We need police to catch murderers, thieves, and con men, and so we give them special power—the power to use force on others. Sadly, today's police use that power to invade people's homes over accusations of trivial, nonviolent offenses—and often do it with tanks, battering rams, and armor you'd expect on battlefields. And, as John Stossel warns, with the Drug War winding down, cops are finding new excuses to use their military-grade toys.
Clint Eastwood's masterful true-life drama about a wrongly accused American hero doubles as an awkward brief for Trump.
Teen activists are righteously angry—but righteous anger does not produce sound public policy.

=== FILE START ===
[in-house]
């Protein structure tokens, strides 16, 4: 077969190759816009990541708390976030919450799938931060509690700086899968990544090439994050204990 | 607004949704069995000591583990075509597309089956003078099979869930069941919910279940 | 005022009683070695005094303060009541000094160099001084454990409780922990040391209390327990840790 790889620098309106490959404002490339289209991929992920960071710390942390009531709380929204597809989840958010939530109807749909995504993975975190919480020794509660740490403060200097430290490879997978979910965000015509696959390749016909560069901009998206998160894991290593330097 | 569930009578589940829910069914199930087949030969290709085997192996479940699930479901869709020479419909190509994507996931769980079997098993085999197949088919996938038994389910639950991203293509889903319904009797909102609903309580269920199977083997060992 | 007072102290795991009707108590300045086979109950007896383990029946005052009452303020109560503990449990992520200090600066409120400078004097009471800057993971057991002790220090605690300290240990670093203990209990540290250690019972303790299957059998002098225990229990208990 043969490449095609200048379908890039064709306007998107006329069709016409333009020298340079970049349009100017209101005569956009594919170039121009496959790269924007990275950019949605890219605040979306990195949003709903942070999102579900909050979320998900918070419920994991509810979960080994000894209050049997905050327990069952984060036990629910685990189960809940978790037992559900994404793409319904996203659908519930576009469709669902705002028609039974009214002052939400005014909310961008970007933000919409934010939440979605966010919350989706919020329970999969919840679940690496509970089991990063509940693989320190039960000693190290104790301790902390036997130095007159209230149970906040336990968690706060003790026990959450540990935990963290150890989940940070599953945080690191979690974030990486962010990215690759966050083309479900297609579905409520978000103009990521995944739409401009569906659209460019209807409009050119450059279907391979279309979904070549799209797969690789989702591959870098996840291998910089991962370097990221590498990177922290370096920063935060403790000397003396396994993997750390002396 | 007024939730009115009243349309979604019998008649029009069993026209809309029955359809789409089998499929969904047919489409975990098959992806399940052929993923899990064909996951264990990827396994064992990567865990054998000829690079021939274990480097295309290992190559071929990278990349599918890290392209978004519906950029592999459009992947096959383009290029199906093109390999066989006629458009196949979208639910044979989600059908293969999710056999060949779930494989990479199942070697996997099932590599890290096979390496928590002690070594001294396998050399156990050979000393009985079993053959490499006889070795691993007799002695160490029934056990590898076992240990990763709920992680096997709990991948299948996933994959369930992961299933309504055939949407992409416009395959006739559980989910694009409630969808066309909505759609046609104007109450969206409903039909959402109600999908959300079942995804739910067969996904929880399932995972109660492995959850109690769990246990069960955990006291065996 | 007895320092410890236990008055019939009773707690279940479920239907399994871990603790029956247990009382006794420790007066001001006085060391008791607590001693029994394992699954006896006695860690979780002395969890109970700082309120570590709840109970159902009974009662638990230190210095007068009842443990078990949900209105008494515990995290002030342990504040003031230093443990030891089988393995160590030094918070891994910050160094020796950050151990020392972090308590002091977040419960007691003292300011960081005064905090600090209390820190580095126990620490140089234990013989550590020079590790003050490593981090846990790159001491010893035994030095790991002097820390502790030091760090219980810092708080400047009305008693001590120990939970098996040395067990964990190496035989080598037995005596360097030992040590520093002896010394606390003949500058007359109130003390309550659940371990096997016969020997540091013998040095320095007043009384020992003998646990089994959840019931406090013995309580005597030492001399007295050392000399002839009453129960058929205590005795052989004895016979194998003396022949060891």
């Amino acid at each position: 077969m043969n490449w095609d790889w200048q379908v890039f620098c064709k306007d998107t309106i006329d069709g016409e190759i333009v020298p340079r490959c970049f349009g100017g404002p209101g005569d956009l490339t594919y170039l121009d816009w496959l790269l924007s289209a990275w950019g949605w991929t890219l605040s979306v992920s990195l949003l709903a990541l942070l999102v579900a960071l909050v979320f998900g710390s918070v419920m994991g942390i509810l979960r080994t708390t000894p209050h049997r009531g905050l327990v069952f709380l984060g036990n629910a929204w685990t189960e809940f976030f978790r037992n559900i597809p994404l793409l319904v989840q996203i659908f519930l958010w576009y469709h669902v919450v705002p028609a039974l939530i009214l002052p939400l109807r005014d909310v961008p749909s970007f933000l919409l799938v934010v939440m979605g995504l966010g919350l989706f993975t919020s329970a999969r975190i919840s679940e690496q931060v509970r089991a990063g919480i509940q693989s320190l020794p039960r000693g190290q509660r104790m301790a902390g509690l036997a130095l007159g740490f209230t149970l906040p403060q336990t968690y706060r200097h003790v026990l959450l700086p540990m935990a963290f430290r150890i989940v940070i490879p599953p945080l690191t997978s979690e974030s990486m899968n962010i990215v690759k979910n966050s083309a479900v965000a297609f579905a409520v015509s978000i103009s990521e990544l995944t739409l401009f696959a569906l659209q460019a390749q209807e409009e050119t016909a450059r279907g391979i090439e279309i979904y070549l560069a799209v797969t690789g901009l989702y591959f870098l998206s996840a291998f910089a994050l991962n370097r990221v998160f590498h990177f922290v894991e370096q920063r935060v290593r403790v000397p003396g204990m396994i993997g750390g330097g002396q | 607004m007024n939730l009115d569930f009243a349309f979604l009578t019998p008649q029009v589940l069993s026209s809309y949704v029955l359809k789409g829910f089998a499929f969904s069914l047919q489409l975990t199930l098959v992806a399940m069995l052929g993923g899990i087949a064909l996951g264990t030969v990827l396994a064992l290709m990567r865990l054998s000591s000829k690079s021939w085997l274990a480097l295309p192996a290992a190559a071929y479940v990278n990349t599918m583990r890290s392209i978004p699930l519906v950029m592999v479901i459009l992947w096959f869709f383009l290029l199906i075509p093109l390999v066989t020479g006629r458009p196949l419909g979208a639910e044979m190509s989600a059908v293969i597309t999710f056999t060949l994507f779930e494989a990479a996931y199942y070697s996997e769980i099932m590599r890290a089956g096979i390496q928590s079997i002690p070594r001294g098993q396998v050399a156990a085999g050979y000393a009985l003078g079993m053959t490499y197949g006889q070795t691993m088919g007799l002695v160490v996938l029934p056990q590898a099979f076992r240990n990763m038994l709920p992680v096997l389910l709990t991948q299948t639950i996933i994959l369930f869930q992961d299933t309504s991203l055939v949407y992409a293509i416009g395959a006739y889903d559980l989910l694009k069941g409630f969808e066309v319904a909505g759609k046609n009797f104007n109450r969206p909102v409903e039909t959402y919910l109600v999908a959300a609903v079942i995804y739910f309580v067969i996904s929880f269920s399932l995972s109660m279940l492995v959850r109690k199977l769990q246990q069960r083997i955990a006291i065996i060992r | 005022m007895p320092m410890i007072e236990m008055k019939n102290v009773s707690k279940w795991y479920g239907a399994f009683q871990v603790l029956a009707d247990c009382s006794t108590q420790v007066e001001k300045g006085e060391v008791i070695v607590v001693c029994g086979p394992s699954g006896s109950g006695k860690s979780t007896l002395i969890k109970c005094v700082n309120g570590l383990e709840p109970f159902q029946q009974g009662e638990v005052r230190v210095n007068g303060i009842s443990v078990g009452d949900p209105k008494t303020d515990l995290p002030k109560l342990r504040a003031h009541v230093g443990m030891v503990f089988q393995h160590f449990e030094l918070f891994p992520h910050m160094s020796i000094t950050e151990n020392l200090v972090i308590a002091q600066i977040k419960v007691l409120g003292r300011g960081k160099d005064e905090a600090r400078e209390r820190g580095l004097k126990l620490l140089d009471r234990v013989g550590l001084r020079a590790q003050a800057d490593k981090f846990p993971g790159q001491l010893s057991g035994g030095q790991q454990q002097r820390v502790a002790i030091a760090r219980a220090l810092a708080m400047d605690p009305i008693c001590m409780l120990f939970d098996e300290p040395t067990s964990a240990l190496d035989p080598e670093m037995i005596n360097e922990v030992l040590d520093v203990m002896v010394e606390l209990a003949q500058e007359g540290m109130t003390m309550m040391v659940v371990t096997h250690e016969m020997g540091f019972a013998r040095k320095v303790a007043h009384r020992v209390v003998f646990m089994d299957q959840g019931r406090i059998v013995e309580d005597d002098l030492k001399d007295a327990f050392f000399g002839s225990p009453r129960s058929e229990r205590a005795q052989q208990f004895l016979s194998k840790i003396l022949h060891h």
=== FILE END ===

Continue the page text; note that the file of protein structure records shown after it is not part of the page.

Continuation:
Wisconsin College Spent $100K Investigating Instructor for Allegedly Saying Police Department Was 'Full of Racists'
The investigation was launched after the local police chief complained and reached out to the Wisconsin Department of Justice.
Privacy advocates have long warned about potential abuses. Will the mishandling of the Carter Page investigation change some minds?
No, but that's not stopping a litigious vegan from making his case.